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Tangy Pickled Eggs

(15 Votes)
Updated May 25, 2018
Tangy Pickled Eggs
YIELDS
1 dozen
CHILL TIME
8 Hr
COOK TIME
25 Min

These are a real Southern specialty, and if you've never had the chance to try them, you'd better get ready to eat more than one! These Tangy Pickled Eggs are an old-fashioned Southern recipe that is now easy to make at home! Just a few simple steps and simple ingredients and you'll be making Tangy Pickled Eggs in no time! 

What You'll Need

  • 12 eggs
  • 3 cups white vinegar
  • 1/2 cup water
  • 1 garlic clove, thinly sliced
  • 2 tablespoons sugar
  • 1 tablespoon pickling spice
  • 1 teaspoon salt
  • 1/2 teaspoon black pepper

What to Do

  1. Place eggs in a large saucepan with enough water to cover them; bring to boil over high heat. Remove from heat, cover, and let sit 20 minutes. Drain hot water then run cold water over eggs. Let eggs cool 5 to 10 minutes, then peel. Place in a large canning jar or bowl and set aside.
     
  2. In large saucepan over high heat, combine remaining ingredients; bring to boil. Allow to cool slightly then carefully pour mixture over eggs. Cover and chill overnight before serving.

Before You Start Cooking!

  • Covered tightly, these should keep in the refrigerator for up to one month.
     
  • To make these Amish-style, add 1/2 cup beet juice in place of the 1/2 cup water called for in the recipe. You can also add some sliced or whole canned beets if you want! 
     
  • We've got more Southern recipes for you! Like these Sensational Southern Casserole Recipes we know you'll love.
     
  • If you enjoy old-fashioned recipes, like our Tangy Pickled Eggs, then you're going to love this collection of Old-Fashioned Dinner Recipes, Dessert Recipes, and More

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Ratings & Comments

My Rating:  

I have not made this yet so I cannot rate it.

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forgot to ask can this liquid be rewarmed and used again

Hi there. The Test Kitchen says no. It can be a cross contamination issue.

tried this they were great !!!!

You can use any combination of spices you like once you are ready to "pickle" the eggs after they are hard cooked. Be careful about hard cooking them. The higher the temperature, the closer to actual "boiling", the more likely you are to have the ugly dark ring around the yolk. I personally use beet juice and apple cider vinegar rather than white vinegar because ACV helps to lower blood sugar similar to Metformin but doesn't cost as much as drugs do. I also use pickling spice mixture (in a mesh tea ball infuser) sometimes to vary the taste similar to sauerbraten. I don't "boil" a lot, just get temp near that high to release the flavor from spices. I think of this as more German/Pennsylvania Dutch because Germans pickle anything especially veggies and then eat them cold.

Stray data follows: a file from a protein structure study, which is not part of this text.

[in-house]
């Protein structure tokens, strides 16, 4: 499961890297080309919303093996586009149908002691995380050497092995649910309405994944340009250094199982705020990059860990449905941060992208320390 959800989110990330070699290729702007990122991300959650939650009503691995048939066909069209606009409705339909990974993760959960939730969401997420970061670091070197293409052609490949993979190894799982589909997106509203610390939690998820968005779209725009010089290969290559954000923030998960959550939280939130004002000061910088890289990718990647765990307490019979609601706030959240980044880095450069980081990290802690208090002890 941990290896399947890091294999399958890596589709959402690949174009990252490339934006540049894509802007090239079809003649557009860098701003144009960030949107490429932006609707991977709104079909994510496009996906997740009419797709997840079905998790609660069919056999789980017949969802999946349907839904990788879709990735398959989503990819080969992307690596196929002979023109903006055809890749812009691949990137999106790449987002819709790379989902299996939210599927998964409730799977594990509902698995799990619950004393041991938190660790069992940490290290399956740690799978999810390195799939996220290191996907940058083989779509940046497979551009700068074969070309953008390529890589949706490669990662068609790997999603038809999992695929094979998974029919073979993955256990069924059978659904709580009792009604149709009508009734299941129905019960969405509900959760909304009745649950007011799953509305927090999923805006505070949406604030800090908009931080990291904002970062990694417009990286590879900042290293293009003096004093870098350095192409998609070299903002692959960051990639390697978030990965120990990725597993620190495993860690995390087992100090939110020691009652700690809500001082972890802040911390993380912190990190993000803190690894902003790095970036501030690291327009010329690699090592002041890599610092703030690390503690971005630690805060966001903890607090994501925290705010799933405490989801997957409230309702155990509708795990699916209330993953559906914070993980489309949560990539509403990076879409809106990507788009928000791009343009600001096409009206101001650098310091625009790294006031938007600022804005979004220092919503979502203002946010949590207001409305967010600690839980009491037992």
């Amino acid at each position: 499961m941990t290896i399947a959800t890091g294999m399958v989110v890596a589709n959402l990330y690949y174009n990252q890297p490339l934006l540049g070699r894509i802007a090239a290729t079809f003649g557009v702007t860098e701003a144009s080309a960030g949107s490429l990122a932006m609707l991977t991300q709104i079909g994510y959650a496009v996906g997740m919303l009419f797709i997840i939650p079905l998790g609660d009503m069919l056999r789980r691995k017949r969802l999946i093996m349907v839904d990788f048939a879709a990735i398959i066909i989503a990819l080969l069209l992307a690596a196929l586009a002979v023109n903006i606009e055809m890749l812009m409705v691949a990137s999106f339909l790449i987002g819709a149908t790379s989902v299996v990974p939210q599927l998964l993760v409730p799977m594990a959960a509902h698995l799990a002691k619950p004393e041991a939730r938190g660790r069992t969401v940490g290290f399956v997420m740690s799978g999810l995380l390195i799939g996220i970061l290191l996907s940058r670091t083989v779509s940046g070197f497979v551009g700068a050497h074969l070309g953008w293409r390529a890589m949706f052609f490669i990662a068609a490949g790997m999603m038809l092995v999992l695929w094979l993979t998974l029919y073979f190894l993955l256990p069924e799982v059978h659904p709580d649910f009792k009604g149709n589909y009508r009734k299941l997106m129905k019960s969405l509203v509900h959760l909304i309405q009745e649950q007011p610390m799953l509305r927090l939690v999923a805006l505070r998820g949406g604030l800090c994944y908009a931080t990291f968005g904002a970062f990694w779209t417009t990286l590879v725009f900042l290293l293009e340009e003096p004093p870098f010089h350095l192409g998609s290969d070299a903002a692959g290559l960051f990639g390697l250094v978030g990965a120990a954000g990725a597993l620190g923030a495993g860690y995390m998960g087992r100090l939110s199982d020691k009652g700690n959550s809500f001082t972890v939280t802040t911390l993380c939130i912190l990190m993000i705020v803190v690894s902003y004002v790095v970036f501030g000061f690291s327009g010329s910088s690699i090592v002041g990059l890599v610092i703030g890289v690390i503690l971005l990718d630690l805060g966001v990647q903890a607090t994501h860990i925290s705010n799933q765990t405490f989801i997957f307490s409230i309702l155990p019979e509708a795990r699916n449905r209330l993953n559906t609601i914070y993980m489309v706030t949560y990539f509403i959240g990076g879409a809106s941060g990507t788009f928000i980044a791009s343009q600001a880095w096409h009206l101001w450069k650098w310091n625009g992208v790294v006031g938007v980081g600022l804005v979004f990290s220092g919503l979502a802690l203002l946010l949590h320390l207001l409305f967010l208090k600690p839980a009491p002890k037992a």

excellent! Thank-you I grew up in mississipi and louisiana eating these darn things along withpickled pigs feet! whew that was a long time ago!

No bad, but I have been doing this for over 40 years. I have a couple of taverns that save the jars ( with liquid ) from pickeled sausages. I add the hard-boiled eggs and spices to kick them up and let them sit in the fridge for about a week.

Can you peel the eggs before you boil them? It seems like it would be easier.

In Step 1, after you let the eggs cool 5 to 10 minutes, you peel them and then boil them in the remaining ingredients. Enjoy!

Why don't you try it and report back?? You do understand the consistency of eggs prior to cooking, don't you?

Whow...please d'ont live up to your nickname. Stop and think about your question--or are you just posting foolishness to get a rise out of others??

Sorry...meant "don't" in previous post.

Add cooked eggs to the pickled beets. We add horseradish for more spice.

home made pickeled beets are the best.! Just add them to the eggs when you put them into your container.

The PA Dutch don't color them pink, we use beets! Just add the beet juice into the mixture, and maybe a bit more sugar. Stick the beets, the eggs, and some sliced onions into the juice and let them set for about a week before serving. Same recipe, different ethnicity.

Are you referring to using a jar of pickled beets instead of the vinegar, or in place of some of the vinegar? Sounds good -- could we make them a little more spicy by adding some hot sauce?

I was going to add that comment. I don't think of pickled eggs as a Southern dish but rather a Pennsylvania Dutch dish made with regular canned beets. My Granddaughter aptly calls them "pinkled eggs." We love them.

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